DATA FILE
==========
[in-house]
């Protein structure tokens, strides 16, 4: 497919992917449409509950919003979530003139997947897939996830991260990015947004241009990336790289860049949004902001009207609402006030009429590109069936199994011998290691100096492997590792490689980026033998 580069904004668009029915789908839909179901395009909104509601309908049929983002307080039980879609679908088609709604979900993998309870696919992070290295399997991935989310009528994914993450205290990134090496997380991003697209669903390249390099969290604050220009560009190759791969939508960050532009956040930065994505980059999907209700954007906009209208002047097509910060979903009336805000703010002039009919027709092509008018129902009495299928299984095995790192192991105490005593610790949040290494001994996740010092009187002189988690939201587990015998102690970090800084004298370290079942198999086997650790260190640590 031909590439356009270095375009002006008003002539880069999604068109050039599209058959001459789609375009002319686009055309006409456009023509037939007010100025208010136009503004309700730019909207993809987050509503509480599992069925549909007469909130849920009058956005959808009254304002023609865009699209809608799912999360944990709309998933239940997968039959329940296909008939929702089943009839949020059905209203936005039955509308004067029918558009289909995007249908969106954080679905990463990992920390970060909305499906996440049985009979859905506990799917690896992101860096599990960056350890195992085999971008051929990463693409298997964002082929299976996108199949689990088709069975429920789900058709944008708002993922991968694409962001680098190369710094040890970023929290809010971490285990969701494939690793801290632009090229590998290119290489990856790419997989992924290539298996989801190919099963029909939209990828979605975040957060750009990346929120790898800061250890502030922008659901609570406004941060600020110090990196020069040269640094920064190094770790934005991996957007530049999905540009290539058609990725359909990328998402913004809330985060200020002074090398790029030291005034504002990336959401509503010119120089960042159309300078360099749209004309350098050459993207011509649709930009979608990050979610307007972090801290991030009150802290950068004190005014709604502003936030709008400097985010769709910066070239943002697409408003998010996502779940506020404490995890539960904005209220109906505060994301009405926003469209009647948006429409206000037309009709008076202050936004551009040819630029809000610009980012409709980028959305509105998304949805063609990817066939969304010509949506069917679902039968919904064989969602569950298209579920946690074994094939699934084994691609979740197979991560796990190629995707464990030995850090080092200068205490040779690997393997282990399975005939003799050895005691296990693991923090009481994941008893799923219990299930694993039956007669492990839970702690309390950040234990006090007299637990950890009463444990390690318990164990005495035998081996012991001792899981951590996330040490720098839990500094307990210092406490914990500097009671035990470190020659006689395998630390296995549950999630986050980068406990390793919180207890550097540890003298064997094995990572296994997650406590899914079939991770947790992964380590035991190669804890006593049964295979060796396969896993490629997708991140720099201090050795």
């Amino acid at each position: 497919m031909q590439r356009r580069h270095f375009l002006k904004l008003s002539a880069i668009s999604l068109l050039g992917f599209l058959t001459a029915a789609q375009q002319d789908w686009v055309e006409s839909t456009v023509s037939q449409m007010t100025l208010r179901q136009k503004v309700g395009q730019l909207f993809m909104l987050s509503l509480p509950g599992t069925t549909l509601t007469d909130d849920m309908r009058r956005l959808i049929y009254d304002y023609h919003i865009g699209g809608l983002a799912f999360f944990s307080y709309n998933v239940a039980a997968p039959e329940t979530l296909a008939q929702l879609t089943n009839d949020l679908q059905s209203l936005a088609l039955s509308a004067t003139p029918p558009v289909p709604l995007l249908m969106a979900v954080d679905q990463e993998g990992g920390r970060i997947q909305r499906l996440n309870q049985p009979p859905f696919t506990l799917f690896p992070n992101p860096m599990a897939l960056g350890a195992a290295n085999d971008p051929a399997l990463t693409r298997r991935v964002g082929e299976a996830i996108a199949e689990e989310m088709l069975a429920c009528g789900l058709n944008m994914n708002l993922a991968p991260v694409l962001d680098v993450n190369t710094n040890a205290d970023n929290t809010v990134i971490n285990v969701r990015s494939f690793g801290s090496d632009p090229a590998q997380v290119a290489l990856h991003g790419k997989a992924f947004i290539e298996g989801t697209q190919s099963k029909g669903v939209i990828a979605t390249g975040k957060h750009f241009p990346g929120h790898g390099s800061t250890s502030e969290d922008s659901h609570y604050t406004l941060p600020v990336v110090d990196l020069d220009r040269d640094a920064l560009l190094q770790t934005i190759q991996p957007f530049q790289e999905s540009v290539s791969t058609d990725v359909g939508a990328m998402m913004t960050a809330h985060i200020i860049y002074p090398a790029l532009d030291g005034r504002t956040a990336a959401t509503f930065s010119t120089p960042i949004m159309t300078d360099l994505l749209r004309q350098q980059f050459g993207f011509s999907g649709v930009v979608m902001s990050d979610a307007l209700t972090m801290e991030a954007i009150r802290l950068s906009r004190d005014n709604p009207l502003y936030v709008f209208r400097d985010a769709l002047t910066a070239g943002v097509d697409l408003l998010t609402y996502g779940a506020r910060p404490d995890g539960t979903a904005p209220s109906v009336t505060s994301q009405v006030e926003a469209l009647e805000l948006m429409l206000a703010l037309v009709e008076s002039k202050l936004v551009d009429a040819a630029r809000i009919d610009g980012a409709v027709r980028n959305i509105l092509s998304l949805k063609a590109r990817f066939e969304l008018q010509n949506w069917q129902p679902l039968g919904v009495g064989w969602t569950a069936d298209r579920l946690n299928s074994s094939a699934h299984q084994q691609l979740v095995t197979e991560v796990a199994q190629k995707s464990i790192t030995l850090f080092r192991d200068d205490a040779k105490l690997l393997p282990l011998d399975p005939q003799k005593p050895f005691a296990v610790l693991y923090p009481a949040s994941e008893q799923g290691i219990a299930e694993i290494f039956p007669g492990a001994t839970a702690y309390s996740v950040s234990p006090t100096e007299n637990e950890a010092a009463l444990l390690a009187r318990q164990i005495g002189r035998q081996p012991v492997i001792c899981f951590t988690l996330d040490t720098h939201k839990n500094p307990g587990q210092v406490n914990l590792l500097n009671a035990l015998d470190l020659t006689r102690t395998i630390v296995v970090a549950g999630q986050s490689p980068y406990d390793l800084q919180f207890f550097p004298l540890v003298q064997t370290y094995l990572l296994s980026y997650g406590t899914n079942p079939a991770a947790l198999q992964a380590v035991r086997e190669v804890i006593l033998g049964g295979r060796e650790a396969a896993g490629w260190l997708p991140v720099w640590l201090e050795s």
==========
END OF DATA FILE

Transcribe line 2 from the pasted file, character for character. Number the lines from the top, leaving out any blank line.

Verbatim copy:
């Protein structure tokens, strides 16, 4: 497919992917449409509950919003979530003139997947897939996830991260990015947004241009990336790289860049949004902001009207609402006030009429590109069936199994011998290691100096492997590792490689980026033998 580069904004668009029915789908839909179901395009909104509601309908049929983002307080039980879609679908088609709604979900993998309870696919992070290295399997991935989310009528994914993450205290990134090496997380991003697209669903390249390099969290604050220009560009190759791969939508960050532009956040930065994505980059999907209700954007906009209208002047097509910060979903009336805000703010002039009919027709092509008018129902009495299928299984095995790192192991105490005593610790949040290494001994996740010092009187002189988690939201587990015998102690970090800084004298370290079942198999086997650790260190640590 031909590439356009270095375009002006008003002539880069999604068109050039599209058959001459789609375009002319686009055309006409456009023509037939007010100025208010136009503004309700730019909207993809987050509503509480599992069925549909007469909130849920009058956005959808009254304002023609865009699209809608799912999360944990709309998933239940997968039959329940296909008939929702089943009839949020059905209203936005039955509308004067029918558009289909995007249908969106954080679905990463990992920390970060909305499906996440049985009979859905506990799917690896992101860096599990960056350890195992085999971008051929990463693409298997964002082929299976996108199949689990088709069975429920789900058709944008708002993922991968694409962001680098190369710094040890970023929290809010971490285990969701494939690793801290632009090229590998290119290489990856790419997989992924290539298996989801190919099963029909939209990828979605975040957060750009990346929120790898800061250890502030922008659901609570406004941060600020110090990196020069040269640094920064190094770790934005991996957007530049999905540009290539058609990725359909990328998402913004809330985060200020002074090398790029030291005034504002990336959401509503010119120089960042159309300078360099749209004309350098050459993207011509649709930009979608990050979610307007972090801290991030009150802290950068004190005014709604502003936030709008400097985010769709910066070239943002697409408003998010996502779940506020404490995890539960904005209220109906505060994301009405926003469209009647948006429409206000037309009709008076202050936004551009040819630029809000610009980012409709980028959305509105998304949805063609990817066939969304010509949506069917679902039968919904064989969602569950298209579920946690074994094939699934084994691609979740197979991560796990190629995707464990030995850090080092200068205490040779690997393997282990399975005939003799050895005691296990693991923090009481994941008893799923219990299930694993039956007669492990839970702690309390950040234990006090007299637990950890009463444990390690318990164990005495035998081996012991001792899981951590996330040490720098839990500094307990210092406490914990500097009671035990470190020659006689395998630390296995549950999630986050980068406990390793919180207890550097540890003298064997094995990572296994997650406590899914079939991770947790992964380590035991190669804890006593049964295979060796396969896993490629997708991140720099201090050795």